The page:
Portfolio landlord confidence crashes whilst twice as many small landlords plan to purchase

By Chris Whitmore

The last year and a half has proved a rollercoaster for professional portfolio landlords and smaller landlords alike – albeit for very different reasons.

BVA BDRC’s two sister studies of the private rented sector have recorded significant differences between the attitudes, behaviours and future intentions of professional portfolio landlords and those of smaller landlords. The studies consisted of the Landlords Panel (LLP), which surveys members of the National Landlords Association with average portfolio sizes of 8 properties, and the Small Landlords Panel (SLLP), which surveys landlords with an average portfolio size of less than 3 properties.

Since Q2 2016, these ‘smaller’ landlords have become significantly more confident, with 1 in 4 consequently planning to purchase property in the next year (compared to 1 in 10 this time a year ago). By contrast, the ‘larger’ portfolio landlords have reported the exact opposite; the last 18 months have seen an erosion of their business confidence, resulting in them being half as likely to plan to purchase property in 2018.

So, where does this difference come from?

Well, it could just be financials. The average gross rental income of smaller landlords has increased by £18k over the last 18 months, and whilst the number of larger landlords turning a profit has remained stable, they haven’t been able to achieve anywhere near the same consistent increase in rental income. In fact, record numbers actually planned to divest throughout 2017, hitting an all-time high of 1 in 5 in Q3. This trend shows no signs of stopping as we approach the first wave of 2018 research.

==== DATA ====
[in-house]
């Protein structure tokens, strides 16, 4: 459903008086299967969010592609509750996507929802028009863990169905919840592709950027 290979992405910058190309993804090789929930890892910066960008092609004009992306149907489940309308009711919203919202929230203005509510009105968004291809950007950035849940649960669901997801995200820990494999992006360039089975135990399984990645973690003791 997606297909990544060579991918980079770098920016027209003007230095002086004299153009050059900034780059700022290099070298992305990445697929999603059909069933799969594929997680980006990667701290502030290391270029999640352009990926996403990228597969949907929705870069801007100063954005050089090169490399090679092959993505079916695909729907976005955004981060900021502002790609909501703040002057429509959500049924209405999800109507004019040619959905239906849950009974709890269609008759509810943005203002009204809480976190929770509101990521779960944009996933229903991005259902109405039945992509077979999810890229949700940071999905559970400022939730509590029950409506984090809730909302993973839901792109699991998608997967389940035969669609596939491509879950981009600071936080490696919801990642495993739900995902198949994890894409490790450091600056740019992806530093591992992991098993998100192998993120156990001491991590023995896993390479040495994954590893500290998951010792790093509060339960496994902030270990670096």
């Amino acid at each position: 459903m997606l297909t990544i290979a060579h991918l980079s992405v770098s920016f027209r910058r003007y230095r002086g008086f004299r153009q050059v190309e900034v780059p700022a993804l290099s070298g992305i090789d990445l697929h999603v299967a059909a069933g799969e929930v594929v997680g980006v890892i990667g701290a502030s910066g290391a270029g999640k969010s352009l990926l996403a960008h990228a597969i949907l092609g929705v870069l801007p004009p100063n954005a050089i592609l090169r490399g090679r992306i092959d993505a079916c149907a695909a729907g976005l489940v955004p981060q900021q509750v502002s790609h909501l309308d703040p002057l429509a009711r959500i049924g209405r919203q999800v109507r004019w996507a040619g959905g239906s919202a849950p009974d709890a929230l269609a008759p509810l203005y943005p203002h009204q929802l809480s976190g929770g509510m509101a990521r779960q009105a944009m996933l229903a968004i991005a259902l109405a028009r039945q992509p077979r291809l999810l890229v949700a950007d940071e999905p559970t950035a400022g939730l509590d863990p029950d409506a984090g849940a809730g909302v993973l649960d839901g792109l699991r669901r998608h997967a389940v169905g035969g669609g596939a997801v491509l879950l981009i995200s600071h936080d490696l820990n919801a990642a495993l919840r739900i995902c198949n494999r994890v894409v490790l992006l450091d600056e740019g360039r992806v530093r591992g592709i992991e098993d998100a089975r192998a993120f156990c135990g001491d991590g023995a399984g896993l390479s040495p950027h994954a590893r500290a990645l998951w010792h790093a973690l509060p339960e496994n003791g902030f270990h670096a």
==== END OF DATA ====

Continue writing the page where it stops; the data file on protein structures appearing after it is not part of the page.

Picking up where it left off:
Another factor influencing the differing attitudes of landlords could be perceived demand from tenants. The number of smaller landlords reporting a significant increase in tenant demand has almost quadrupled over the last 18 months, whilst we’ve seen the opposite trend amongst larger landlords; perceived demand has consistently weakened, leading to a five-year low at the end of 2017.

Of course, we can’t forget regulatory change. We’ve seen first-hand the impact that regulation changes have on confidence and purchase intention. Confidence amongst larger landlords nosedived after George Osborne announced changes to mortgage interest tax relief and wear and tear allowance back in 2015 – they had more of an impact on optimism than the last financial crisis! On the 30th September last year, new PRA regulations came into effect, impacting lending criteria and the application process for portfolio landlords (with four or more mortgaged properties). As a result, two thirds of larger landlords believe it will now be more difficult to obtain Buy-To-Let finance, and almost half think it will reduce the range of mortgage products available to them.

Will the smaller landlords’ optimistic confidence hold out? Will the downbeat attitudes of larger landlords and intentions to divest actually manifest in property sales? If you’d like to be the first to know, drop us a line.

 

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